Closing the Teach For America Blogging Gap
Jun 20 2012

Retaining Kids

There might be nothing in the world I hate more than Retention Meetings. Teachers in my old district always complained that we just passed on kids no matter what, but they clearly never had to be a part of meetings like this. Having to tell a parent that their child needs to do sixth grade again just wrenches my heartstrings in this unnecessarily intense way. Somehow I’ve become completely hardened to discipline (I’ve seen time and time again that structure and consequences are the best thing for kids, so no amount of tears can get to me anymore), but logic hasn’t yet prevailed over emotions when it comes to holding kids back a grade.


When I just think logically, I can get myself on board. We present the parents with tons of data from all different sources showing that their kid is FAR below grade level in reading and math. We talk about how this is just going to make the next grade even harder, and the next one worse after that, and so on. Then we talk about the benefits of getting to do a sixth grade a second time, so they can keep improving, see things again that they didn’t understand the first time, and set themselves up better for success.  We talk on and on about everything we know about the kid and why we believe that they’ll suffer in seventh grade but ultimately be much better off if they take one year to shrink their gap with grade level. We talk a lot about long-term goals and the future.


Then we start The Beg. We tell the parents about all the supports that will be in place for their kid to make sure the coming year is as successful as possible. We talk about intervention classes and support specialists and summer school and after school and whatever else we think the kid might need. We talk about how we’ll set growth goals instead of absolute goals if necessary, because we’ll never hold the kid back a second time. We pull on the connections we have with the kid and the family, hoping they’ll remember that it’s all coming from love and from concern for their future. We look everyone dead in the eyes and tell them, again and again and again, that we will never give up on this child, that we will do everything we can think of to make the rest of their lives great, and that this is a really tough decision but we ultimately believe it’s the best choice in the long term. If they so much as mention pulling the kid out of our school, we’re ready with a truckload of data in hopes of persuading them that it would be a bad idea. Then we hand them all the resources we can think of and trip over ourselves to offer them support, guidance, or space.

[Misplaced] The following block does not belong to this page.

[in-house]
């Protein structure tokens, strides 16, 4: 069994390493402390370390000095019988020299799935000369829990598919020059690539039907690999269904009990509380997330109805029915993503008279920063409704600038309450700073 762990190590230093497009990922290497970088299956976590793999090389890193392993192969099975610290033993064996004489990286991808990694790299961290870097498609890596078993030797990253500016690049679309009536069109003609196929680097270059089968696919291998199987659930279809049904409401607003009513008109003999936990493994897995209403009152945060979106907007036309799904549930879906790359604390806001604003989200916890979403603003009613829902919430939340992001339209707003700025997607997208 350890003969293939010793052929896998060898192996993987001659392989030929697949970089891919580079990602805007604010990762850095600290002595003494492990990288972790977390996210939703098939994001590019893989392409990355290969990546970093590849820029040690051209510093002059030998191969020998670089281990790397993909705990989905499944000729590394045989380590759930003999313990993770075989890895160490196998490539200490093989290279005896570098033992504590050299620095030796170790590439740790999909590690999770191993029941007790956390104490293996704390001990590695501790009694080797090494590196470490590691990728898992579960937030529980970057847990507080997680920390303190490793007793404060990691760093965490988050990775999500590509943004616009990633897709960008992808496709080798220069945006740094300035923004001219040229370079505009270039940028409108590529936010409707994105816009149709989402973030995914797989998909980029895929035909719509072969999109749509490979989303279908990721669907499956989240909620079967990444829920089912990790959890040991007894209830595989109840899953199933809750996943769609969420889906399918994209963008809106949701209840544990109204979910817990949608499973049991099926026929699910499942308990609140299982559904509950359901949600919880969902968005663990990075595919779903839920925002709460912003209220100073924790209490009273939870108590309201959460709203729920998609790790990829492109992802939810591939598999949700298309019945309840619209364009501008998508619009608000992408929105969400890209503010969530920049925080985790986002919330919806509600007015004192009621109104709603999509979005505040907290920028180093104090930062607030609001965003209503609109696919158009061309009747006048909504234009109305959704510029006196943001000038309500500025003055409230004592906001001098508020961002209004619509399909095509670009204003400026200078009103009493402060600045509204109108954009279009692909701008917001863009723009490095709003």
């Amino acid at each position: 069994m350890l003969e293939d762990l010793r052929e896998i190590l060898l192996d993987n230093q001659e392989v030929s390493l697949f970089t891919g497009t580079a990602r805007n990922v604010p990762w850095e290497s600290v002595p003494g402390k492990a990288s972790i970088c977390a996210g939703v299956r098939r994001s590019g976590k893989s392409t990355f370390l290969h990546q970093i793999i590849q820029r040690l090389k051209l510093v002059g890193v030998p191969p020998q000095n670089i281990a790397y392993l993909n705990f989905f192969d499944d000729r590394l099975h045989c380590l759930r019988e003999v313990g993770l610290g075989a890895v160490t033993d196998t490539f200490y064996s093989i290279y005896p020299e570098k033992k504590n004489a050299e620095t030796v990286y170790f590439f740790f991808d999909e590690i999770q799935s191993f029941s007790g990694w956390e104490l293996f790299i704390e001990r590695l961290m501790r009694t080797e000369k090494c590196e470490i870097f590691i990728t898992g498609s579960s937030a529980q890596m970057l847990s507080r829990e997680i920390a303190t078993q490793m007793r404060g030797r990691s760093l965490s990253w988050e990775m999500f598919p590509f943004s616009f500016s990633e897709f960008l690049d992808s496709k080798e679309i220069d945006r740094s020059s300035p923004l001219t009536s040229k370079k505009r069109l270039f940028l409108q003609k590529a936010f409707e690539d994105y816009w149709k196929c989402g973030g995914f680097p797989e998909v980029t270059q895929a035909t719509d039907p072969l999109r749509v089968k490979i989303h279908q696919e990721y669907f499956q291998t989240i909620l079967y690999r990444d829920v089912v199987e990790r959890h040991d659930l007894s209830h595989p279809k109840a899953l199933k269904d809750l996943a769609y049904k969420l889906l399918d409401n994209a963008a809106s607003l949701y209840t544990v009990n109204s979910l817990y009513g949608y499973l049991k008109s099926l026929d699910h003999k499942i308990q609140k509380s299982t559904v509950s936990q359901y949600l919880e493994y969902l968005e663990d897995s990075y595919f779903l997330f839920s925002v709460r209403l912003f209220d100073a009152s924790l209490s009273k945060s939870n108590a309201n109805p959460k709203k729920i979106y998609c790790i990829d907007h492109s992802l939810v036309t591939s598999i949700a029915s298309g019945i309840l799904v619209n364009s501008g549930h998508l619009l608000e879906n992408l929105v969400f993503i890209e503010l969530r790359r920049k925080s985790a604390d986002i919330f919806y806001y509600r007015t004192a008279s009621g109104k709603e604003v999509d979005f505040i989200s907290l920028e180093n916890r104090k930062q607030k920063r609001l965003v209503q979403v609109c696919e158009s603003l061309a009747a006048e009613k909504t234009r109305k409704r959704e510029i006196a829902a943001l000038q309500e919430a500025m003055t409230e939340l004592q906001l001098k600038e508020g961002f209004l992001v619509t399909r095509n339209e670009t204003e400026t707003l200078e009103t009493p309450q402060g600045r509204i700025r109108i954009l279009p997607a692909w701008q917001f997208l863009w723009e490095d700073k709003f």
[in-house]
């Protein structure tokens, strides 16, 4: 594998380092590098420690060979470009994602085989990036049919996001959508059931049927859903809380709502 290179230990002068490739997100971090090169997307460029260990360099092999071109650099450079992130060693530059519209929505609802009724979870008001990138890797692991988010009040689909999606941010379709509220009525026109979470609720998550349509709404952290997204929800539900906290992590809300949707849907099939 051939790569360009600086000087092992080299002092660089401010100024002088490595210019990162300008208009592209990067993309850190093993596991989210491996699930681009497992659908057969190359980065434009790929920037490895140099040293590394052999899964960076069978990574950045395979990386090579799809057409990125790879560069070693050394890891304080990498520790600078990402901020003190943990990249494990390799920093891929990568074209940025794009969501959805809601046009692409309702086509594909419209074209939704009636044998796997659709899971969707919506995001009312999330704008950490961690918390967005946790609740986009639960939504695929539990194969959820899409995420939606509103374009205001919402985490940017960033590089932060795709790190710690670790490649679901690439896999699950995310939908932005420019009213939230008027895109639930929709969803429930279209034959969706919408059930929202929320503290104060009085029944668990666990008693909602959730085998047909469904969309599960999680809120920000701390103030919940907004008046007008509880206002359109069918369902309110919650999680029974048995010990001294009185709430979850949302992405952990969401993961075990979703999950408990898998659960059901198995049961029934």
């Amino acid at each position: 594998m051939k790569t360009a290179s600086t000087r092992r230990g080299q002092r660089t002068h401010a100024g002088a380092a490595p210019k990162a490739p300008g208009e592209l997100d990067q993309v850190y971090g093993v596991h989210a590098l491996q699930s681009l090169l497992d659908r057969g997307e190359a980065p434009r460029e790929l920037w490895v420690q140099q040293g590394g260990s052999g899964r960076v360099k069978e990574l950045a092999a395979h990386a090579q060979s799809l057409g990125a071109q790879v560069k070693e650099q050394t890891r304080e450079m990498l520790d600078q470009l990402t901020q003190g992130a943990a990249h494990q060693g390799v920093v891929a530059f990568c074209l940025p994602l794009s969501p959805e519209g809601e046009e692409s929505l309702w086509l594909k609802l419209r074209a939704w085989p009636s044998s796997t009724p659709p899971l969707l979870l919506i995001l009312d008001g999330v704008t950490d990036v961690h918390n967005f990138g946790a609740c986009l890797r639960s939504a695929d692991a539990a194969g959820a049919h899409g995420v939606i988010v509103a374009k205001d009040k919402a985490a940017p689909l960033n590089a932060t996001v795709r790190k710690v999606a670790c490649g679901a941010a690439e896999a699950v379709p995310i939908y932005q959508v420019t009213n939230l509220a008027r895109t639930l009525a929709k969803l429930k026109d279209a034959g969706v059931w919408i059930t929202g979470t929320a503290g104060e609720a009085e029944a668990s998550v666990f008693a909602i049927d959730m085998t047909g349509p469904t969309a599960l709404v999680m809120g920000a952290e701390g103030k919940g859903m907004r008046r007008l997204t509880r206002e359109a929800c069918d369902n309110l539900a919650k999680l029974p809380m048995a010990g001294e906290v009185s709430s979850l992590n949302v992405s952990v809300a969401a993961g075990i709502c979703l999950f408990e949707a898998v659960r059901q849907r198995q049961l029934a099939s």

The kids all cry like crazy, but every single parent agrees with us in the end. Without fail, they hear us out, sigh, nod their heads, and sign the paperwork retaining their kids. A couple of them only bemoan the fact that their elementary schools hadn’t done it sooner. Everyone else but me seems to have a rational understanding that a twelve-year-old’s short-term suffering is a fair exchange for long-term success. Even the kids end up smiling and hugging us again in the next few days.


I, on the other hand, just can’t shake the little kids’ sad, sad faces. I know that everything we tell the families is true, and I know that these kids aren’t ready for seventh grade but will be much more ready in another year. Regardless, after those meetings, I lock myself in the bathroom and cry.

5 Responses

  1. MsH